There is a complicated network of relief organizations in Japan. We the assessment team belonged to Plus Neo, which offered us lodging. We worked for Team Ohkan and collaborated with many other agencies and nonprofit organizations under a project called “Ishinomaki Health and Living Revitalization Council.” In contrast to my deteriorating amity with the director of Plus Neo, I was able to develop a trustful relationship with the director of Team Ohkan and the project coordinators. They kindly had arranged a new accommodation for us. On Dec. 5, we moved into the support center in Ishinomaki City.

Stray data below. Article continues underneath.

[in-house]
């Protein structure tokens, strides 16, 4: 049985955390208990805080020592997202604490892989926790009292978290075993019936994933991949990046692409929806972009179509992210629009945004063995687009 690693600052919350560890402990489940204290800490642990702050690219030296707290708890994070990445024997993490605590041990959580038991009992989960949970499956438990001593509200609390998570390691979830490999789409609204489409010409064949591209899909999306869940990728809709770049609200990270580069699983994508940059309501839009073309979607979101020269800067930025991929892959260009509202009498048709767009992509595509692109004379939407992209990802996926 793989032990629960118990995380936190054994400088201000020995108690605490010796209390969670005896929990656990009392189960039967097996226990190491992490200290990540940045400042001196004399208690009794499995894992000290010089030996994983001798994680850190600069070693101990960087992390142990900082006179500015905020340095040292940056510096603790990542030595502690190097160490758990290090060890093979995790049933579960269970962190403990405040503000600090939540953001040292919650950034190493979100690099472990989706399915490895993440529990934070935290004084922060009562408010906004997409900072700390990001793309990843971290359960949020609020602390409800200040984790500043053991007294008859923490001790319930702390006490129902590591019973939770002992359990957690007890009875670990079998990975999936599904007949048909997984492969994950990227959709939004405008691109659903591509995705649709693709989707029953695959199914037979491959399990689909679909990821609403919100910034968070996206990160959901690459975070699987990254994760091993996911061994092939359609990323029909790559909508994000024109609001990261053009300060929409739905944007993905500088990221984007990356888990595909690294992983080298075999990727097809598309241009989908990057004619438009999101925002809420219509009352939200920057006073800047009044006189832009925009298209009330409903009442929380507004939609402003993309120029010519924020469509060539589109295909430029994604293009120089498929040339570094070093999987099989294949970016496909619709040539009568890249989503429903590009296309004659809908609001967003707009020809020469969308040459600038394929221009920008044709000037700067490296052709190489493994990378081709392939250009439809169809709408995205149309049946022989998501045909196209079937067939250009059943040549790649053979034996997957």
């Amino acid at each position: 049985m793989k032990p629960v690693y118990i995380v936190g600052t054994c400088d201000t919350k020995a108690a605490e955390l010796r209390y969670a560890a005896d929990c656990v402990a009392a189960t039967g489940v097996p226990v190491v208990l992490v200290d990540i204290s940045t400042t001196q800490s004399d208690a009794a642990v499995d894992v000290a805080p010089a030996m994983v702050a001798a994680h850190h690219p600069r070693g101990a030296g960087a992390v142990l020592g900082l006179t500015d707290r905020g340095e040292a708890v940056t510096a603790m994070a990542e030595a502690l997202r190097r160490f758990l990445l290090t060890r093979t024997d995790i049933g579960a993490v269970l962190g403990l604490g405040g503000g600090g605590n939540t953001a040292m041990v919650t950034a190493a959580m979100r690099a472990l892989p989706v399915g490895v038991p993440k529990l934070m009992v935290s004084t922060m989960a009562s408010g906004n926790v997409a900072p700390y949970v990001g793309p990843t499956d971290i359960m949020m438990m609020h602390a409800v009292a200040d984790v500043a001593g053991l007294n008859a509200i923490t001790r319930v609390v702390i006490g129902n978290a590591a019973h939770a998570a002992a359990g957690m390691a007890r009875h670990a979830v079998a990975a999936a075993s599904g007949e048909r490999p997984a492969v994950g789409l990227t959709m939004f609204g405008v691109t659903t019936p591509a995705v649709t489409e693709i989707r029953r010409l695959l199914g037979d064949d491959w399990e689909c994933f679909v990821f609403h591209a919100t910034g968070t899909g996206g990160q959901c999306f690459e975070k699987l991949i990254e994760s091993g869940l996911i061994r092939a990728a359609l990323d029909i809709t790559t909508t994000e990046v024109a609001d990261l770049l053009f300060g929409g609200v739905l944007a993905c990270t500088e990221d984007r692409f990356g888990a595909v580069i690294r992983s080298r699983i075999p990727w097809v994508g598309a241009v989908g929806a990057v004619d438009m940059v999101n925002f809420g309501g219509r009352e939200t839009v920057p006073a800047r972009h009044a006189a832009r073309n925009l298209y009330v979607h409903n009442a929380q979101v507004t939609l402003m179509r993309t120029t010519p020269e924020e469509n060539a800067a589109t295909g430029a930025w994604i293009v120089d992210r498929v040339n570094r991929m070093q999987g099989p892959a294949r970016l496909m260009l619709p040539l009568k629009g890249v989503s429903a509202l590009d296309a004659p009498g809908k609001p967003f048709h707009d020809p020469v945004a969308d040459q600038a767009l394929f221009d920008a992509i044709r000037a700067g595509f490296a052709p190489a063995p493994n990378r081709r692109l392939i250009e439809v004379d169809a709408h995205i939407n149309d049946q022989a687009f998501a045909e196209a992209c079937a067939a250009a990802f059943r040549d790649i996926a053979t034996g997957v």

The center reminded me of the comfortable living that I had been used to in America. It has all the basic appliances, such as central heating, running hot water, a bathing room, and semiprivate rooms with beds. In order to provide us with the best working environment, they hired local women to cook and clean for us. I felt like a spoiled queen bee.